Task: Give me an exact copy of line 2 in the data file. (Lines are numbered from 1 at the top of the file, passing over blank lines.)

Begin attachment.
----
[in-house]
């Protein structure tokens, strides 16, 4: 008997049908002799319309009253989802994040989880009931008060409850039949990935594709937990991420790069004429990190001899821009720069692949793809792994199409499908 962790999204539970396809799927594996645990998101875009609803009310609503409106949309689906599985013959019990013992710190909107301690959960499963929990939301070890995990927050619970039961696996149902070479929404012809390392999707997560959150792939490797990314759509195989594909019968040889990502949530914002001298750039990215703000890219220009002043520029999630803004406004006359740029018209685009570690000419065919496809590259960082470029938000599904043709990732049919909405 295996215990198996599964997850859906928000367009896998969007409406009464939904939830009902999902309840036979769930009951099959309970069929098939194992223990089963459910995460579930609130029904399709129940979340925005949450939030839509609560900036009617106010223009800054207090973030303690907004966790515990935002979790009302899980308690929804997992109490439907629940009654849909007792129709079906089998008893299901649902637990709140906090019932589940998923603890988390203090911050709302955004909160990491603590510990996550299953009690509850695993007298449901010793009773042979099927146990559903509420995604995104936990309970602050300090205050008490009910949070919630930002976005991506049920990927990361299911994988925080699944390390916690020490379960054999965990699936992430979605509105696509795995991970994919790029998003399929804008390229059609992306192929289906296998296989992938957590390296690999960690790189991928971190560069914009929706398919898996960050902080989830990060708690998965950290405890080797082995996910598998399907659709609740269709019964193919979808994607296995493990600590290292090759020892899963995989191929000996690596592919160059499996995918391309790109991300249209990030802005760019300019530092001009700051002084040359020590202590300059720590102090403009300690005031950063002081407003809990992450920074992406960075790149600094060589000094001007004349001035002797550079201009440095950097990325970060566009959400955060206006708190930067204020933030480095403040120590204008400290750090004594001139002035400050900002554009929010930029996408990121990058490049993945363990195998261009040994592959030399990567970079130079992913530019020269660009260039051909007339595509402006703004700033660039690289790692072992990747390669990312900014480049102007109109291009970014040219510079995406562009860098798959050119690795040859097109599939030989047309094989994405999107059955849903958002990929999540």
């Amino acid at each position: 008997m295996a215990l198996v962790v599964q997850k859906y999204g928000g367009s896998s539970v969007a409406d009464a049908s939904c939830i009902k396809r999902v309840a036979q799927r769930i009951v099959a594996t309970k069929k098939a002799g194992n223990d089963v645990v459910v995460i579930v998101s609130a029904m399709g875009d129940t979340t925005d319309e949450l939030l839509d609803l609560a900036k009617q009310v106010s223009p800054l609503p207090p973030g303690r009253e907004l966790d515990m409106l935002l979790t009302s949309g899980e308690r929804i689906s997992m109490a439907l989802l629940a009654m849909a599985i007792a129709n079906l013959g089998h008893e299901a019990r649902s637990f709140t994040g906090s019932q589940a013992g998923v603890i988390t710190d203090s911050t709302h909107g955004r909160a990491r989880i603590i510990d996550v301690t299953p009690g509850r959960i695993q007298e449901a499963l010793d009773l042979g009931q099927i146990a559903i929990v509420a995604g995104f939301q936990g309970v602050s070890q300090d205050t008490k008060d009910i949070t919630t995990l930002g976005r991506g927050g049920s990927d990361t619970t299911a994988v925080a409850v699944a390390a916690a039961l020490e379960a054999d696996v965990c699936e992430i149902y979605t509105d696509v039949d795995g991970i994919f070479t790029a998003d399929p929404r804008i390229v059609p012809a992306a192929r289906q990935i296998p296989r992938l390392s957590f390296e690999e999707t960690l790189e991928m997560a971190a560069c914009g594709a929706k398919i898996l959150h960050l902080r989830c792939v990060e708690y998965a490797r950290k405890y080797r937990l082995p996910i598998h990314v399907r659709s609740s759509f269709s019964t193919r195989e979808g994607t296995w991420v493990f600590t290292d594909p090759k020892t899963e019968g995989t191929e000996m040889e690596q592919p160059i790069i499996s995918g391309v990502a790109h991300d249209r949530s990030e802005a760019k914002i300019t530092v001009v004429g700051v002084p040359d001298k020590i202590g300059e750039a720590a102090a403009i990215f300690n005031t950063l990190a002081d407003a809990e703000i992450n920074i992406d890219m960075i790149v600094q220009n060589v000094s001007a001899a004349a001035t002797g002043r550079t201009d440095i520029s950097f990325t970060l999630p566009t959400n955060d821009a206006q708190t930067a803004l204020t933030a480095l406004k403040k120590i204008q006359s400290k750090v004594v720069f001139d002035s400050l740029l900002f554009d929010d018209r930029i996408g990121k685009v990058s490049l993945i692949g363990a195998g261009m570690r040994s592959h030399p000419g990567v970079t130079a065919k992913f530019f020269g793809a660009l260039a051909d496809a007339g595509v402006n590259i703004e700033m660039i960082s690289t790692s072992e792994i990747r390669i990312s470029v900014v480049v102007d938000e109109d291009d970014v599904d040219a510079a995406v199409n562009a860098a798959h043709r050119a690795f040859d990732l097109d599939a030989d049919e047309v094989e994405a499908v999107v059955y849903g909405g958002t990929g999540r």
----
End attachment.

């Protein structure tokens, strides 16, 4: 008997049908002799319309009253989802994040989880009931008060409850039949990935594709937990991420790069004429990190001899821009720069692949793809792994199409499908 962790999204539970396809799927594996645990998101875009609803009310609503409106949309689906599985013959019990013992710190909107301690959960499963929990939301070890995990927050619970039961696996149902070479929404012809390392999707997560959150792939490797990314759509195989594909019968040889990502949530914002001298750039990215703000890219220009002043520029999630803004406004006359740029018209685009570690000419065919496809590259960082470029938000599904043709990732049919909405 295996215990198996599964997850859906928000367009896998969007409406009464939904939830009902999902309840036979769930009951099959309970069929098939194992223990089963459910995460579930609130029904399709129940979340925005949450939030839509609560900036009617106010223009800054207090973030303690907004966790515990935002979790009302899980308690929804997992109490439907629940009654849909007792129709079906089998008893299901649902637990709140906090019932589940998923603890988390203090911050709302955004909160990491603590510990996550299953009690509850695993007298449901010793009773042979099927146990559903509420995604995104936990309970602050300090205050008490009910949070919630930002976005991506049920990927990361299911994988925080699944390390916690020490379960054999965990699936992430979605509105696509795995991970994919790029998003399929804008390229059609992306192929289906296998296989992938957590390296690999960690790189991928971190560069914009929706398919898996960050902080989830990060708690998965950290405890080797082995996910598998399907659709609740269709019964193919979808994607296995493990600590290292090759020892899963995989191929000996690596592919160059499996995918391309790109991300249209990030802005760019300019530092001009700051002084040359020590202590300059720590102090403009300690005031950063002081407003809990992450920074992406960075790149600094060589000094001007004349001035002797550079201009440095950097990325970060566009959400955060206006708190930067204020933030480095403040120590204008400290750090004594001139002035400050900002554009929010930029996408990121990058490049993945363990195998261009040994592959030399990567970079130079992913530019020269660009260039051909007339595509402006703004700033660039690289790692072992990747390669990312900014480049102007109109291009970014040219510079995406562009860098798959050119690795040859097109599939030989047309094989994405999107059955849903958002990929999540």